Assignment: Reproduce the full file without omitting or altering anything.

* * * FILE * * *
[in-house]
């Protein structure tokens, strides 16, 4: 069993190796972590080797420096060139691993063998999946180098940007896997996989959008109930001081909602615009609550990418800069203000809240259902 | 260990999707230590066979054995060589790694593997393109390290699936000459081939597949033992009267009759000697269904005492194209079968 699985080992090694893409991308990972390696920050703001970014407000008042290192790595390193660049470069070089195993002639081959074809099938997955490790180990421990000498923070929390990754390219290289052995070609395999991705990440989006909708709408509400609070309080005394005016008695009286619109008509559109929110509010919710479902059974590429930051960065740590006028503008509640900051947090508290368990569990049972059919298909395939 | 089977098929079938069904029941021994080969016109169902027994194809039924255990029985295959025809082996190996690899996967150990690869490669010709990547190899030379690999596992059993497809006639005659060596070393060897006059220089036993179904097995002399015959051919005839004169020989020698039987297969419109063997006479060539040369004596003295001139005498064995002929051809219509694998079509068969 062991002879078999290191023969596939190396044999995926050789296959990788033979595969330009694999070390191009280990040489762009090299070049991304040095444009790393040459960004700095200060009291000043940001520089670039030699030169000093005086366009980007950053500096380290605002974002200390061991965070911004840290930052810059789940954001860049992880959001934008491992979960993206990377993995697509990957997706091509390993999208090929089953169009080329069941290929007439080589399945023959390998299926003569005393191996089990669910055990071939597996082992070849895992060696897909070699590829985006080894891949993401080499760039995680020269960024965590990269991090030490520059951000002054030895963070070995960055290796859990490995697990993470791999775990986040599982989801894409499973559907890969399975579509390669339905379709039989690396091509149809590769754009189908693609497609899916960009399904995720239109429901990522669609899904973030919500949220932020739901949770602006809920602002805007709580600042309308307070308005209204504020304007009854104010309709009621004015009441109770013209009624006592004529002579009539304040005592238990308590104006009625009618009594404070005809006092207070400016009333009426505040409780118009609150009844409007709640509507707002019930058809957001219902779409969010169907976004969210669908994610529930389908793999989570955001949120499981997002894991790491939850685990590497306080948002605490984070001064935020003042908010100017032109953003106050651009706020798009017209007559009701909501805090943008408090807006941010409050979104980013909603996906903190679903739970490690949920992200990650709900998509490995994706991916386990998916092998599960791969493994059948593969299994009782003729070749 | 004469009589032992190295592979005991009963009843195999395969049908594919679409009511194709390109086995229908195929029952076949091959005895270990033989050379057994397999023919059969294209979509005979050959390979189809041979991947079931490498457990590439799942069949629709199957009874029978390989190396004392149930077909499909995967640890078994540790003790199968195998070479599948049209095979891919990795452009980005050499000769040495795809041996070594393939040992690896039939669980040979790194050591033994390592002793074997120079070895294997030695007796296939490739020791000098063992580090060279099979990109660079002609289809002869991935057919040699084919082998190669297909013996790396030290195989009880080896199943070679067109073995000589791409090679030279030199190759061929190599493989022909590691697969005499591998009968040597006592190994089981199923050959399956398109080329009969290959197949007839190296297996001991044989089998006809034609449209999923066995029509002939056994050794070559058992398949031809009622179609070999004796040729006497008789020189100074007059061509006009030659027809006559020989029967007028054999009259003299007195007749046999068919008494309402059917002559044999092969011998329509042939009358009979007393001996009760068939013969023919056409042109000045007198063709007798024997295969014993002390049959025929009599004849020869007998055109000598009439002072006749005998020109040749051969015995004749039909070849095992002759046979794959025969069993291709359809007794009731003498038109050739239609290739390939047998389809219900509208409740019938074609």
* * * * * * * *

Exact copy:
[in-house]
């Protein structure tokens, strides 16, 4: 069993190796972590080797420096060139691993063998999946180098940007896997996989959008109930001081909602615009609550990418800069203000809240259902 | 260990999707230590066979054995060589790694593997393109390290699936000459081939597949033992009267009759000697269904005492194209079968 699985080992090694893409991308990972390696920050703001970014407000008042290192790595390193660049470069070089195993002639081959074809099938997955490790180990421990000498923070929390990754390219290289052995070609395999991705990440989006909708709408509400609070309080005394005016008695009286619109008509559109929110509010919710479902059974590429930051960065740590006028503008509640900051947090508290368990569990049972059919298909395939 | 089977098929079938069904029941021994080969016109169902027994194809039924255990029985295959025809082996190996690899996967150990690869490669010709990547190899030379690999596992059993497809006639005659060596070393060897006059220089036993179904097995002399015959051919005839004169020989020698039987297969419109063997006479060539040369004596003295001139005498064995002929051809219509694998079509068969 062991002879078999290191023969596939190396044999995926050789296959990788033979595969330009694999070390191009280990040489762009090299070049991304040095444009790393040459960004700095200060009291000043940001520089670039030699030169000093005086366009980007950053500096380290605002974002200390061991965070911004840290930052810059789940954001860049992880959001934008491992979960993206990377993995697509990957997706091509390993999208090929089953169009080329069941290929007439080589399945023959390998299926003569005393191996089990669910055990071939597996082992070849895992060696897909070699590829985006080894891949993401080499760039995680020269960024965590990269991090030490520059951000002054030895963070070995960055290796859990490995697990993470791999775990986040599982989801894409499973559907890969399975579509390669339905379709039989690396091509149809590769754009189908693609497609899916960009399904995720239109429901990522669609899904973030919500949220932020739901949770602006809920602002805007709580600042309308307070308005209204504020304007009854104010309709009621004015009441109770013209009624006592004529002579009539304040005592238990308590104006009625009618009594404070005809006092207070400016009333009426505040409780118009609150009844409007709640509507707002019930058809957001219902779409969010169907976004969210669908994610529930389908793999989570955001949120499981997002894991790491939850685990590497306080948002605490984070001064935020003042908010100017032109953003106050651009706020798009017209007559009701909501805090943008408090807006941010409050979104980013909603996906903190679903739970490690949920992200990650709900998509490995994706991916386990998916092998599960791969493994059948593969299994009782003729070749 | 004469009589032992190295592979005991009963009843195999395969049908594919679409009511194709390109086995229908195929029952076949091959005895270990033989050379057994397999023919059969294209979509005979050959390979189809041979991947079931490498457990590439799942069949629709199957009874029978390989190396004392149930077909499909995967640890078994540790003790199968195998070479599948049209095979891919990795452009980005050499000769040495795809041996070594393939040992690896039939669980040979790194050591033994390592002793074997120079070895294997030695007796296939490739020791000098063992580090060279099979990109660079002609289809002869991935057919040699084919082998190669297909013996790396030290195989009880080896199943070679067109073995000589791409090679030279030199190759061929190599493989022909590691697969005499591998009968040597006592190994089981199923050959399956398109080329009969290959197949007839190296297996001991044989089998006809034609449209999923066995029509002939056994050794070559058992398949031809009622179609070999004796040729006497008789020189100074007059061509006009030659027809006559020989029967007028054999009259003299007195007749046999068919008494309402059917002559044999092969011998329509042939009358009979007393001996009760068939013969023919056409042109000045007198063709007798024997295969014993002390049959025929009599004849020869007998055109000598009439002072006749005998020109040749051969015995004749039909070849095992002759046979794959025969069993291709359809007794009731003498038109050739239609290739390939047998389809219900509208409740019938074609």